Las Vegas, NV— Nevada Senator Harry Reid today announced several major elements of the Affordable Care Act that go into effect January 1st. These provisions help Nevada consumers get the most out of their health care, bring down costs and provide better care for seniors through improvements to Medicare.
“Thanks to the reform we passed millions of Americans are already getting access to the quality affordable care they need. For example, no longer can an insurance company deny children coverage because they are ill. Young adults can now be included on their parents’ insurance policy through the age of 26. Those provisions are already in effect,” Reid said. “Now, as we begin a new year, Nevadans will continue to experience the benefits of insurance reform as these provisions reduce costs and help seniors afford the care they need. One of the important provisions going into effect ensures that the money you send to your health insurance company actually goes toward covering medical care. Another provision protects taxpayers’ dollars by cracking down on overpayments to insurance companies. Seniors approaching the Medicare ‘doughnut hole’ will finally get some relief thanks to a 50 percent prescription drug discount provided by the law.”
The following provisions of the Affordable Care Act take effect on January 1, 2011.
For all health care consumers:
• Health insurance companies are now required to spend 80 to 85 percent of premiums on health care and quality improvements for patients—not on overhead or CEO salaries. Insurers who have not redirected premiums so that at least 80 percent goes to customer care will be required to provide a rebate to their customers starting in 2012.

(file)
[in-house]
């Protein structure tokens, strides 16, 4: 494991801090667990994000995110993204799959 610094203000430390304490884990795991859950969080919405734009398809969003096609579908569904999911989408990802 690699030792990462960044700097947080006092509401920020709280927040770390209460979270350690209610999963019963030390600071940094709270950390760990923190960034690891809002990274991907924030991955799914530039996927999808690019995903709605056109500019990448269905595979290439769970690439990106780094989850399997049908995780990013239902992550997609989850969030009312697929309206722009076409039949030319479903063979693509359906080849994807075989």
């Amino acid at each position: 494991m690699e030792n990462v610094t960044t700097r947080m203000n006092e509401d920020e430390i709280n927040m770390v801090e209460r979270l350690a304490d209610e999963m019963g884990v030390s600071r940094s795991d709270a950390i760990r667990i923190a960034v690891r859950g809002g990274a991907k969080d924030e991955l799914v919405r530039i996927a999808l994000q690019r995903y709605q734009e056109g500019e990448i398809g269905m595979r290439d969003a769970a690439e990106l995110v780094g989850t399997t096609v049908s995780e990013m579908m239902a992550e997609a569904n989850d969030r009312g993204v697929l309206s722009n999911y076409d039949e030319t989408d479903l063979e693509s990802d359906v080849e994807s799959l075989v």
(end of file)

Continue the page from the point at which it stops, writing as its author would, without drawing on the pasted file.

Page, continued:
• Seniors who reach the doughnut hole coverage gap for prescription drugs will receive a 50 percent discount when buying brand-name medications. Over the next ten years, seniors will receive additional discounts until the coverage gap is closed.
• Seniors will receive free preventive services, such as annual checkups and certain preventative screenings.
• The Community Care Transitions Program will help high-risk Medicare beneficiaries who are hospitalized avoid unnecessary readmissions by coordinating care and connecting patients to services in their communities.
• The Center for Medicare and Medicaid Innovation will begin testing new ways of delivering care to patients. These new methods are expected to improve the quality of care and reduce the rate of growth in costs for Medicare, Medicaid, and Nevada Check Up.
Already the Affordable Care Act has opened up access to quality health care and helped small companies provide health insurance to their employees. Provisions that took effect in 2010 include:
• Prohibiting denial of coverage to children who were excluded due to preexisting conditions
• Extending coverage to young adults up to age 26 so they can stay covered as they start their careers
• Delivering tax relief for small businesses across Nevada to help them continue to provide health insurance to their workers
• Creating a system to help early retirees not yet eligible for Medicare keep their savings and stay insured
• Requiring all new plans to provide free preventative screenings including mammograms and colonoscopies
• Ending insurance companies’ ability to rescind coverage when people get sick or impose lifetime caps on those with chronic illness
• Investing millions into community health programs and helping states like Nevada provide coverage for low income families through Medicaid